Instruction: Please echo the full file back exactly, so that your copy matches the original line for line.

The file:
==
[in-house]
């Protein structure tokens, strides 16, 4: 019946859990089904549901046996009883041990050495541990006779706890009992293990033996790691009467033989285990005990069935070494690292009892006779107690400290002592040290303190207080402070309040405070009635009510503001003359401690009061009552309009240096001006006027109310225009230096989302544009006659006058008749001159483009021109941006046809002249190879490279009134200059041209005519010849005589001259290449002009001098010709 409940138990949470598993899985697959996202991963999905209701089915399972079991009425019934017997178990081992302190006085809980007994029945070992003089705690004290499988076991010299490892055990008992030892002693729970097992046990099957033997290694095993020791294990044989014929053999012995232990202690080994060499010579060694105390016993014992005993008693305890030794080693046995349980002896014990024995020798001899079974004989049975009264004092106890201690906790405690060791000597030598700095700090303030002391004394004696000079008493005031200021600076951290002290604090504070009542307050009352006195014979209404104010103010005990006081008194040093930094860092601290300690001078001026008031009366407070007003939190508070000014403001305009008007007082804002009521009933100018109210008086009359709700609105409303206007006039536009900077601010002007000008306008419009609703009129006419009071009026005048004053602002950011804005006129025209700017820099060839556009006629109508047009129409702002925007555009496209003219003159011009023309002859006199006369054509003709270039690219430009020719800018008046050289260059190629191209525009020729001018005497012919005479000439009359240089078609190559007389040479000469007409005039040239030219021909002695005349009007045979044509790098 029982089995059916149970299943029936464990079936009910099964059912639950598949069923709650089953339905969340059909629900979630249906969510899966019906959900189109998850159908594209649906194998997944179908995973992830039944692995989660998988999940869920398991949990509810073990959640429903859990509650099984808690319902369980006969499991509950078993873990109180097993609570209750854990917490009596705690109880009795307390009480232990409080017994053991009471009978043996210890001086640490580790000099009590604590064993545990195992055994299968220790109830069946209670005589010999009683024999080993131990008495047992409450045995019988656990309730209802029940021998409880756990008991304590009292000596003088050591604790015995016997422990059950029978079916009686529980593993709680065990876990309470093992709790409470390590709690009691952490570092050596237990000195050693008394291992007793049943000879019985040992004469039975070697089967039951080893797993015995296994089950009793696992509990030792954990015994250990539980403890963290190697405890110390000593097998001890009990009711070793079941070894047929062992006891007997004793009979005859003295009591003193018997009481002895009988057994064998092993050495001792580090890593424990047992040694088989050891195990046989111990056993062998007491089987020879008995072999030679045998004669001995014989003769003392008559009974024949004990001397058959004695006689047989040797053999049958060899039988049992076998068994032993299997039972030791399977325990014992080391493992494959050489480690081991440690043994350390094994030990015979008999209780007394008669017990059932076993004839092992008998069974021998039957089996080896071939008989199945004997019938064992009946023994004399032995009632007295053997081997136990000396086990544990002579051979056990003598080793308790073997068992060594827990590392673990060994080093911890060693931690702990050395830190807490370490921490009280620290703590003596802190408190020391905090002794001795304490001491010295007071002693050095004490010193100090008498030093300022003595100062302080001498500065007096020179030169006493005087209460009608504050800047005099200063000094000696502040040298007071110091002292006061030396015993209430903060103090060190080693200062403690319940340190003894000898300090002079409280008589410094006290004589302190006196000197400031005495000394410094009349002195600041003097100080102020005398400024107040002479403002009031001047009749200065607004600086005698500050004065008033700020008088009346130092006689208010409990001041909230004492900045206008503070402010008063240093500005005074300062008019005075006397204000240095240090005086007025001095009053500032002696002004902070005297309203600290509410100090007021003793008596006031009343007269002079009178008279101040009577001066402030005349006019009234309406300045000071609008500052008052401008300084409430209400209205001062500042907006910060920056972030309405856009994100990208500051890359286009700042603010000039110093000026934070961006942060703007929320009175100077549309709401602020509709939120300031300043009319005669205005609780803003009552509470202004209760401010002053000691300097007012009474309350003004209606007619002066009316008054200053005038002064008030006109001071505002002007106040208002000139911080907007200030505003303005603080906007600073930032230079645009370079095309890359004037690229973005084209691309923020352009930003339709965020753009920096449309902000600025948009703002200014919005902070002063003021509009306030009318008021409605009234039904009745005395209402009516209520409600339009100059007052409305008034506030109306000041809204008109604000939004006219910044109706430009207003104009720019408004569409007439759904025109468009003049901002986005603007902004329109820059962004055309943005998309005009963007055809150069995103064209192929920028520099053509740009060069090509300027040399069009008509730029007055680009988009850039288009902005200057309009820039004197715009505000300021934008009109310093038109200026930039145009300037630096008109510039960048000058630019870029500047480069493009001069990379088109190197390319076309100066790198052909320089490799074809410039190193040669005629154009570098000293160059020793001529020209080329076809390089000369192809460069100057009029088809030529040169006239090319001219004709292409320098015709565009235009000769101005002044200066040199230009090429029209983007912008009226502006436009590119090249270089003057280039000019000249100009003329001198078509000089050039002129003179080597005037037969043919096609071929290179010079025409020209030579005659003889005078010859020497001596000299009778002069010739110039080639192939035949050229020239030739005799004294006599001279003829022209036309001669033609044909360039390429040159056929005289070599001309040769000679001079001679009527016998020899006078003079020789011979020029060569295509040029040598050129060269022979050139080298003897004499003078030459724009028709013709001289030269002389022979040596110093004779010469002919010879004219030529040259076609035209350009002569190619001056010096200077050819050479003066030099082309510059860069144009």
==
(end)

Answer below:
[in-house]
């Protein structure tokens, strides 16, 4: 019946859990089904549901046996009883041990050495541990006779706890009992293990033996790691009467033989285990005990069935070494690292009892006779107690400290002592040290303190207080402070309040405070009635009510503001003359401690009061009552309009240096001006006027109310225009230096989302544009006659006058008749001159483009021109941006046809002249190879490279009134200059041209005519010849005589001259290449002009001098010709 409940138990949470598993899985697959996202991963999905209701089915399972079991009425019934017997178990081992302190006085809980007994029945070992003089705690004290499988076991010299490892055990008992030892002693729970097992046990099957033997290694095993020791294990044989014929053999012995232990202690080994060499010579060694105390016993014992005993008693305890030794080693046995349980002896014990024995020798001899079974004989049975009264004092106890201690906790405690060791000597030598700095700090303030002391004394004696000079008493005031200021600076951290002290604090504070009542307050009352006195014979209404104010103010005990006081008194040093930094860092601290300690001078001026008031009366407070007003939190508070000014403001305009008007007082804002009521009933100018109210008086009359709700609105409303206007006039536009900077601010002007000008306008419009609703009129006419009071009026005048004053602002950011804005006129025209700017820099060839556009006629109508047009129409702002925007555009496209003219003159011009023309002859006199006369054509003709270039690219430009020719800018008046050289260059190629191209525009020729001018005497012919005479000439009359240089078609190559007389040479000469007409005039040239030219021909002695005349009007045979044509790098 029982089995059916149970299943029936464990079936009910099964059912639950598949069923709650089953339905969340059909629900979630249906969510899966019906959900189109998850159908594209649906194998997944179908995973992830039944692995989660998988999940869920398991949990509810073990959640429903859990509650099984808690319902369980006969499991509950078993873990109180097993609570209750854990917490009596705690109880009795307390009480232990409080017994053991009471009978043996210890001086640490580790000099009590604590064993545990195992055994299968220790109830069946209670005589010999009683024999080993131990008495047992409450045995019988656990309730209802029940021998409880756990008991304590009292000596003088050591604790015995016997422990059950029978079916009686529980593993709680065990876990309470093992709790409470390590709690009691952490570092050596237990000195050693008394291992007793049943000879019985040992004469039975070697089967039951080893797993015995296994089950009793696992509990030792954990015994250990539980403890963290190697405890110390000593097998001890009990009711070793079941070894047929062992006891007997004793009979005859003295009591003193018997009481002895009988057994064998092993050495001792580090890593424990047992040694088989050891195990046989111990056993062998007491089987020879008995072999030679045998004669001995014989003769003392008559009974024949004990001397058959004695006689047989040797053999049958060899039988049992076998068994032993299997039972030791399977325990014992080391493992494959050489480690081991440690043994350390094994030990015979008999209780007394008669017990059932076993004839092992008998069974021998039957089996080896071939008989199945004997019938064992009946023994004399032995009632007295053997081997136990000396086990544990002579051979056990003598080793308790073997068992060594827990590392673990060994080093911890060693931690702990050395830190807490370490921490009280620290703590003596802190408190020391905090002794001795304490001491010295007071002693050095004490010193100090008498030093300022003595100062302080001498500065007096020179030169006493005087209460009608504050800047005099200063000094000696502040040298007071110091002292006061030396015993209430903060103090060190080693200062403690319940340190003894000898300090002079409280008589410094006290004589302190006196000197400031005495000394410094009349002195600041003097100080102020005398400024107040002479403002009031001047009749200065607004600086005698500050004065008033700020008088009346130092006689208010409990001041909230004492900045206008503070402010008063240093500005005074300062008019005075006397204000240095240090005086007025001095009053500032002696002004902070005297309203600290509410100090007021003793008596006031009343007269002079009178008279101040009577001066402030005349006019009234309406300045000071609008500052008052401008300084409430209400209205001062500042907006910060920056972030309405856009994100990208500051890359286009700042603010000039110093000026934070961006942060703007929320009175100077549309709401602020509709939120300031300043009319005669205005609780803003009552509470202004209760401010002053000691300097007012009474309350003004209606007619002066009316008054200053005038002064008030006109001071505002002007106040208002000139911080907007200030505003303005603080906007600073930032230079645009370079095309890359004037690229973005084209691309923020352009930003339709965020753009920096449309902000600025948009703002200014919005902070002063003021509009306030009318008021409605009234039904009745005395209402009516209520409600339009100059007052409305008034506030109306000041809204008109604000939004006219910044109706430009207003104009720019408004569409007439759904025109468009003049901002986005603007902004329109820059962004055309943005998309005009963007055809150069995103064209192929920028520099053509740009060069090509300027040399069009008509730029007055680009988009850039288009902005200057309009820039004197715009505000300021934008009109310093038109200026930039145009300037630096008109510039960048000058630019870029500047480069493009001069990379088109190197390319076309100066790198052909320089490799074809410039190193040669005629154009570098000293160059020793001529020209080329076809390089000369192809460069100057009029088809030529040169006239090319001219004709292409320098015709565009235009000769101005002044200066040199230009090429029209983007912008009226502006436009590119090249270089003057280039000019000249100009003329001198078509000089050039002129003179080597005037037969043919096609071929290179010079025409020209030579005659003889005078010859020497001596000299009778002069010739110039080639192939035949050229020239030739005799004294006599001279003829022209036309001669033609044909360039390429040159056929005289070599001309040769000679001079001679009527016998020899006078003079020789011979020029060569295509040029040598050129060269022979050139080298003897004499003078030459724009028709013709001289030269002389022979040596110093004779010469002919010879004219030529040259076609035209350009002569190619001056010096200077050819050479003066030099082309510059860069144009």